applied on top of the 4-channel microphone array (embedded on the robot). The NN uses as an input a 4-channel audio transformed into a frequency domain, and it outputs the likelihood values for the two tasks. Thanks to a semi-automated and synthetic data collection procedure taking advantage of the robotic platform as well as the use of a weak supervision learning approach, it is possible to quickly collect data to learn the models for a new sensor 

[16]. The fusion between the visual and audio parts is done by assigning the detected speech to the person who is standing in the given direction.

Finally, although a close range (up to 1.2m) gaze sensing module is available and can be applied for one selected person using a self-calibrated approach [32], as a compromise between computation and robustness, we instead compute the visual focus of attention of each person based on the head pose [31]. The algorithm can reliably estimate the object the person is looking at (either the robot, the other persons, the targets, the shops, or the tablet embedded at the robot) which is a preliminary step to identify the addressee, and is also used in the context of perspective taking to determine whether the human has looked in the direction where the robot pointed [28].

Social signal processing

Figure 3: Social state estimator visualiser output, displaying all relevant information for fine-tuning.
Figure 4: Gesture variations. Each row shows the same gesture using different parameters.

For Social Signal Processing, we focus on two primary tasks: fusing the provided audio-visual sensing data for social state estimation, and synthesising appropriate social signals for the robot to use when communicating with users. While detecting, tracking, (re)identifying users, as well as detecting their primary non-verbal behaviours and activities provide the basic signals, the multi-modal fusion of these signals allows for a more accurate and deeper understanding of the underlying social state, including gaining personality impressions from the user. The estimated social state is then made available to inform planning of the robot’s subsequent actions; who and how to converse with the users of the robot; and, how the robot is to move and behave (gestures) in the presence of the user(s).

Social state estimation

On the fusion side, the main function of the social state estimator is to determine which user the robot should initiate interaction with. We used the underlying assumption that the robot should initiate interaction with the user perceived to be the most willing to interact; which we took to be the user paying the most attention to the robot. We assume that the user paying the most attention to the robot is the user that is looking most directly at the robot, and who is most closely situated near the robot.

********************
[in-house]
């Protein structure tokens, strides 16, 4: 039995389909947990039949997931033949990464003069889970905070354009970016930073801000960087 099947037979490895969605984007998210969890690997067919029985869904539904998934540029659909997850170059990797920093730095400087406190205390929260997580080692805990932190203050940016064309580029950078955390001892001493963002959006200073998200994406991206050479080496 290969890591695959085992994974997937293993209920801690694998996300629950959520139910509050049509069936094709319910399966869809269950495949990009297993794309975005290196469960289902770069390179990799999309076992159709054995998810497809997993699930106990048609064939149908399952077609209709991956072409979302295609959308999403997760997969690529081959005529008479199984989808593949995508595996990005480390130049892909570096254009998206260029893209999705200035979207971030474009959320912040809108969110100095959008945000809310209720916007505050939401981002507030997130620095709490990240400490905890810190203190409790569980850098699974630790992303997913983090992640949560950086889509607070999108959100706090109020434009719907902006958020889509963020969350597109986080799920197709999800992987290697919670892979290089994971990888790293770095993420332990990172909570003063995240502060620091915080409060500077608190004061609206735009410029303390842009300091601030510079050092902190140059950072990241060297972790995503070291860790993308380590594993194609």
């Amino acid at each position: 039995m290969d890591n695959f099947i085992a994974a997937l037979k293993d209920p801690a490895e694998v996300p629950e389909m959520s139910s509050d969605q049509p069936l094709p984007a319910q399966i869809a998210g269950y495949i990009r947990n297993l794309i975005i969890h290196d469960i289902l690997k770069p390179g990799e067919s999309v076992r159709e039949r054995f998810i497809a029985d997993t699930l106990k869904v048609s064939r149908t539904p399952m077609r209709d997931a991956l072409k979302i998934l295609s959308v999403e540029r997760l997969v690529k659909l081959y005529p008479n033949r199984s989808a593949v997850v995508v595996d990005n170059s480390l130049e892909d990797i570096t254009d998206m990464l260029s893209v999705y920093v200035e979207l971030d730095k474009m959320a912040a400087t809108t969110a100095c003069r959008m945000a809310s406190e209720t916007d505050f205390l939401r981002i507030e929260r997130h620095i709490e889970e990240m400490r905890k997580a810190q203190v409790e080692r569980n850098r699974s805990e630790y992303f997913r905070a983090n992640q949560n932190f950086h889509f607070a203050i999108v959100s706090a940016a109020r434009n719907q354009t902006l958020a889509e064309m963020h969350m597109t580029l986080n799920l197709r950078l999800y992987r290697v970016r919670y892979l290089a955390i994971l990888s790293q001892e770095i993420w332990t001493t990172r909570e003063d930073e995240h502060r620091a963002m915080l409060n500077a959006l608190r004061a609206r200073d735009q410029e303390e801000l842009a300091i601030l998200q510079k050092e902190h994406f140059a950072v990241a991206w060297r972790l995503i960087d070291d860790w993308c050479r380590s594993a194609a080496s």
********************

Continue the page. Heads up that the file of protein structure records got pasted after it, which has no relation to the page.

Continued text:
To this end, the social state estimator aggregates audio-visual sensing data about the head pose of users, whether the users are looking at the robot and/or the screen on the robot, and the distance between the users’ head and the robot. The head pose data of the users are used to calculate the (Euclidean) distance between the head pose of the users and three centroids derived from clustering/classifying previously recorded lab and deployment data. This distance is then normalised to a value between zero and one, and used as a probability. The distances between the users and the robot are used as a penalty, and normalised between zero and one as a probability in such a way that users further away from the robot are penalised more than users closer to the robot.

This results in four probabilities, two taken directly from the audio-visual sensing data, and two derived from it. These four probabilities are then fused into one attention probability by calculating their (weighted) average. Choosing which user the robot should interact with is done by comparing the attention probability against a configurable minimum attention probability threshold, and then selecting the user with the highest attention probability.

To prevent immediately re-initiating an interaction with a user that the robot has just interacted with, the social state estimator also monitors the actions of the planning and dialogue components. The social state estimator then maintains a list of the users that the robot is, and has been, interacting with, and applies a penalty to their attention probability while they are interacting and for a short time afterwards.

The social state estimator is fully configurable by a set of parameters, with the initial parameter settings determined from extensive recorded lab data. The parameters were further fine-tuned during deployment to provide the most accurate and applicable social state estimates. To facilitate fine-tuning the parameters of social state estimator, a visualiser is provided to display all relevant features (Figure 3).

Social signal generation

For the synthesis side, a repertoire of non-verbal social signals, including gestures and sounds, has been developed for the robot, available to be used in conjunction with moving and interacting with the users. The non-verbal behaviour of an embodied agent is at least as communicative as its verbal behaviour [34], and in a noisy environment such as a mall it may even be more important, so understanding and controlling the robot’s non-verbal signals is crucial. Examples of some robot gesture variants are shown in Figure 4.